Ashley Madison Hack Has Been Cleaned Up, Says Company

Josh WolfordTechnology

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Online dating site for married people Ashley Madison fell victim to a hack over the weekend, putting the personal information of over 37 million users in jeopardy.

Now, the company says it has scrubbed all leaked info.

"Using the Digital Millennium Copyright Act (DMCA), our team has now successfully removed the posts related to this incident as well as all Personally Identifiable Information (PII) about our users published online. We have always had the confidentiality of our customers’ information foremost in our minds and are pleased that the provisions included in the DMCA have been effective in addressing this matter," says the company.

According to security researcher Brian Krebs, who first reported the hack, those responsible laid out a manifesto for their actions, claiming that Ashley Madison mislead customers, and that was the impetus behind the hack:

From Krebs:

In a long manifesto posted alongside the stolen ALM data, The Impact Team said it decided to publish the information in response to alleged lies ALM told its customers about a service that allows members to completely erase their profile information for a $19 fee.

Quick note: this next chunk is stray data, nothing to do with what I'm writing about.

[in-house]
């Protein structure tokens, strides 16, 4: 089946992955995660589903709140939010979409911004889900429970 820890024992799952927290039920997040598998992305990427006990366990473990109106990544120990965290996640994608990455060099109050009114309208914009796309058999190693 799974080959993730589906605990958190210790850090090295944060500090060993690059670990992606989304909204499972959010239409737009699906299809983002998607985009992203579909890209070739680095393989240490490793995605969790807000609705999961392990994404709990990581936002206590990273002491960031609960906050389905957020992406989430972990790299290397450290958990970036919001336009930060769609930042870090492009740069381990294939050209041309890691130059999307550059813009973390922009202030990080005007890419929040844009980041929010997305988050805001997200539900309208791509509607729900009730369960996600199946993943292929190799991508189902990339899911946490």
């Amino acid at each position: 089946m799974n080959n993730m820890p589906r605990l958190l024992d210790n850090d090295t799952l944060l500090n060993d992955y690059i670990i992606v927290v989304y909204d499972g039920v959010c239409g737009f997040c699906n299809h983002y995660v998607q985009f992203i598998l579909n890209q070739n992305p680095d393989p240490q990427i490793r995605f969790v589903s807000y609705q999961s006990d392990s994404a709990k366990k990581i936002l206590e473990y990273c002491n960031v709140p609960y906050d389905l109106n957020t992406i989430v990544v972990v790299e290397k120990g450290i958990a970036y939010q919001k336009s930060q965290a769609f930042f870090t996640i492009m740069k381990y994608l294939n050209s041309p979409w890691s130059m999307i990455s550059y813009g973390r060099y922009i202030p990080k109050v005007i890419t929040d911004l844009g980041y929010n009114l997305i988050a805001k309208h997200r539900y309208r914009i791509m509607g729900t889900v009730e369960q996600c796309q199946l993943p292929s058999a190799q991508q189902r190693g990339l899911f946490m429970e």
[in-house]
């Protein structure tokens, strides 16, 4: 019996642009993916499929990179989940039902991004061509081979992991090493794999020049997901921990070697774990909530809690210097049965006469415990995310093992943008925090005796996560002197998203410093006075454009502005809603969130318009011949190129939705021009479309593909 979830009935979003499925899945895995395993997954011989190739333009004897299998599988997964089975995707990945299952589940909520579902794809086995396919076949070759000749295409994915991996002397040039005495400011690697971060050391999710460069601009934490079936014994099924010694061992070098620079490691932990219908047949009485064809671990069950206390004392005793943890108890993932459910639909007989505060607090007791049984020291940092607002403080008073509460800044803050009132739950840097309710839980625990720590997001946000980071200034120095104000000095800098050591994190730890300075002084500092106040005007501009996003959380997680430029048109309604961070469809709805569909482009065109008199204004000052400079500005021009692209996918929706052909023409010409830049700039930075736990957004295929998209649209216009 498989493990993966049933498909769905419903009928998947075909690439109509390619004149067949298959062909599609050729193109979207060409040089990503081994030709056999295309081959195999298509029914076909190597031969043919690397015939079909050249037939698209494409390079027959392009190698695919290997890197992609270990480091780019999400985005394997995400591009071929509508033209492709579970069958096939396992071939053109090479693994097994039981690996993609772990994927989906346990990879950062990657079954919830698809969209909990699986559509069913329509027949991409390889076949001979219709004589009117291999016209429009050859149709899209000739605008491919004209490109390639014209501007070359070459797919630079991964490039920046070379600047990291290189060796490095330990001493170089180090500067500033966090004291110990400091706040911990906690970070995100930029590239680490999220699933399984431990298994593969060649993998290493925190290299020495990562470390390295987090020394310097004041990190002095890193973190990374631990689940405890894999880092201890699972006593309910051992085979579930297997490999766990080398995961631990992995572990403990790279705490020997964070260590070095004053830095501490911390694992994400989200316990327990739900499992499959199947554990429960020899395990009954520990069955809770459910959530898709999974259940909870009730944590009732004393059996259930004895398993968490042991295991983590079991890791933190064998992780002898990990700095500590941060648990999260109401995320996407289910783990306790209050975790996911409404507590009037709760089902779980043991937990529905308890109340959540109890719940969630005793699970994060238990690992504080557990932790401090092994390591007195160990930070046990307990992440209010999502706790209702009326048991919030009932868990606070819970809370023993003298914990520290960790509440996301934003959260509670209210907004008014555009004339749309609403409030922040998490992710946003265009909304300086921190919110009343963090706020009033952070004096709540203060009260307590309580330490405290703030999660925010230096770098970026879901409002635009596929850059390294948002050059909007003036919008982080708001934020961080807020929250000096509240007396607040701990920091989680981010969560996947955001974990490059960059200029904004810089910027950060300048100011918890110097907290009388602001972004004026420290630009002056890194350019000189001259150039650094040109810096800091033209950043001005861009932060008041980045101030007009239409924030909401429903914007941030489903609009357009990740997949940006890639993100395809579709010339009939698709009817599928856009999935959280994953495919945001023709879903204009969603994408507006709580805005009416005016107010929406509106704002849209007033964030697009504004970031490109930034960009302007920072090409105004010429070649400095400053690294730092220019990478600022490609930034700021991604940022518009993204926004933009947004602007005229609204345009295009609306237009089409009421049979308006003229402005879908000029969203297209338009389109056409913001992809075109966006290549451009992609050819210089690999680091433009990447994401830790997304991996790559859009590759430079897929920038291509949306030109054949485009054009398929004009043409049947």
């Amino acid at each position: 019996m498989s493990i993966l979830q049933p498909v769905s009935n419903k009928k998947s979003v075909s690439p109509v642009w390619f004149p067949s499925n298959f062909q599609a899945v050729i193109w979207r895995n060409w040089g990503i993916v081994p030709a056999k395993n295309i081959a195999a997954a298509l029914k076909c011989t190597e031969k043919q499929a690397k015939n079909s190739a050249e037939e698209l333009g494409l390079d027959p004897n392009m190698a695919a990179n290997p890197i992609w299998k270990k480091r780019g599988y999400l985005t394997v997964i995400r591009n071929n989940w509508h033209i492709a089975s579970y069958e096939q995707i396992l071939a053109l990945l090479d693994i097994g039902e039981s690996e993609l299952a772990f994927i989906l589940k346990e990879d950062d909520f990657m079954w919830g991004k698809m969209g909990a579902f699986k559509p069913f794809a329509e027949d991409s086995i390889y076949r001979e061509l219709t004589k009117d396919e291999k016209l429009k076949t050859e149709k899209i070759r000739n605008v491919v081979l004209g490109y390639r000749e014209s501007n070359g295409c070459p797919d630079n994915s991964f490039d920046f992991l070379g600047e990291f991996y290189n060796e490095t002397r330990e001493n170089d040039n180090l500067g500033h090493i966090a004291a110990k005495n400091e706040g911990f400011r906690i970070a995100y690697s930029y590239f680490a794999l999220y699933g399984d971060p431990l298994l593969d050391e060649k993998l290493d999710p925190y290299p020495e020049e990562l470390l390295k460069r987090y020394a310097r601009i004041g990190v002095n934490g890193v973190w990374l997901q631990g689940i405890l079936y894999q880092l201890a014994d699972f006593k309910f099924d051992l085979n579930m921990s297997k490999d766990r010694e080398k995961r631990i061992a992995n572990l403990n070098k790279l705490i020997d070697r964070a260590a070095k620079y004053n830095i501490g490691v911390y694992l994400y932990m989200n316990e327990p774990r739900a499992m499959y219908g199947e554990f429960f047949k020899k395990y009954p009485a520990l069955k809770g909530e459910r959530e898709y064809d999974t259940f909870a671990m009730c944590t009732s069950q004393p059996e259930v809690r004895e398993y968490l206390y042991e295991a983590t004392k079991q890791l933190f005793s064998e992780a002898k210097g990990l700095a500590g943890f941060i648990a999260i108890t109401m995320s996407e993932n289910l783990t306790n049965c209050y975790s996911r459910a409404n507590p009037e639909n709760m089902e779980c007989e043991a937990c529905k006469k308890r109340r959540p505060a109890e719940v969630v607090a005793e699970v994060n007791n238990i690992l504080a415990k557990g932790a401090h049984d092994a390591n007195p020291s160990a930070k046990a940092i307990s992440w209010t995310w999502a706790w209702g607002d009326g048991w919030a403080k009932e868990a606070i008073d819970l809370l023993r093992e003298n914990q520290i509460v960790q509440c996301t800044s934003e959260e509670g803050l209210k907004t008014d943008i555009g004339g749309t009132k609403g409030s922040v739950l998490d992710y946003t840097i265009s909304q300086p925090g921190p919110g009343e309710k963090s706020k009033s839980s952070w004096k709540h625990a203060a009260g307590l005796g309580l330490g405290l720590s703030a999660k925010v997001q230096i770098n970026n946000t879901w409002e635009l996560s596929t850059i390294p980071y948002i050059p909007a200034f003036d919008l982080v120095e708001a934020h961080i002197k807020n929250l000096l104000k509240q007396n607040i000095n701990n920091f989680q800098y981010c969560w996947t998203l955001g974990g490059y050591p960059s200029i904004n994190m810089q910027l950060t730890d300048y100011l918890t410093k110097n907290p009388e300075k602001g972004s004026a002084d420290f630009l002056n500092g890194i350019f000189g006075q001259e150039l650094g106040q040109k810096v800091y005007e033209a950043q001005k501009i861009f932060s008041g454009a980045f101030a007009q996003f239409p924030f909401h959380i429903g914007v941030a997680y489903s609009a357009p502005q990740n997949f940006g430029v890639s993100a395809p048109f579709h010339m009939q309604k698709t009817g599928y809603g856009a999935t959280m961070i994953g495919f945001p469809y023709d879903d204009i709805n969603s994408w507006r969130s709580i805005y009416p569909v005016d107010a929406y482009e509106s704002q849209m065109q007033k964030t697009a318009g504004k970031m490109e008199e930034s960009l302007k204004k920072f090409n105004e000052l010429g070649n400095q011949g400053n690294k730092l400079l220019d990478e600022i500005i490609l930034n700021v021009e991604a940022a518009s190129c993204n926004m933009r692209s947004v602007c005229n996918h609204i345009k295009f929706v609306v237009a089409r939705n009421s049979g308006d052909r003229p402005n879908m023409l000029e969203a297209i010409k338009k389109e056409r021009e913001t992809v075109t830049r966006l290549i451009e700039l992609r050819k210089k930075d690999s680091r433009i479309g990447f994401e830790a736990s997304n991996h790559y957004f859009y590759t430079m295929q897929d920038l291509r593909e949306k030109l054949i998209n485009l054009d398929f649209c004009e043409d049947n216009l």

According to the hackers, although the “full delete” feature that Ashley Madison advertises promises “removal of site usage history and personally identifiable information from the site,” users’ purchase details — including real name and address — aren’t actually scrubbed.

“Too bad for those men, they’re cheating dirtbags and deserve no such discretion,” the hackers continued. “Too bad for ALM, you promised secrecy but didn’t deliver. We’ve got the complete set of profiles in our DB dumps, and we’ll release them soon if Ashley Madison stays online. And with over 37 million members, mostly from the US and Canada, a significant percentage of the population is about to have a very bad day, including many rich and powerful people," they said.

In a statement from Avid Life Media, Ashley Madison's parent company confirmed the attack soon after Krebs' report, saying,

"We apologize for this unprovoked and criminal intrusion into our customers' information. The current business world has proven to be one in which no company's online assets are safe from cyber-vandalism, with Avid Life Media being only the latest among many companies to have been attacked, despite investing in the latest privacy and security technologies."

Earlier this year, dating site Adult Friend Finder was hacked, exposing more than three million users.

Josh Wolford
Josh Wolford is a writer for WebProNews. He likes beer, Japanese food, and movies that make him feel weird afterward. Mostly beer. Follow him on Twitter: @joshgwolf Instagram: @joshgwolf Google+: Joshua Wolford StumbleUpon: joshgwolf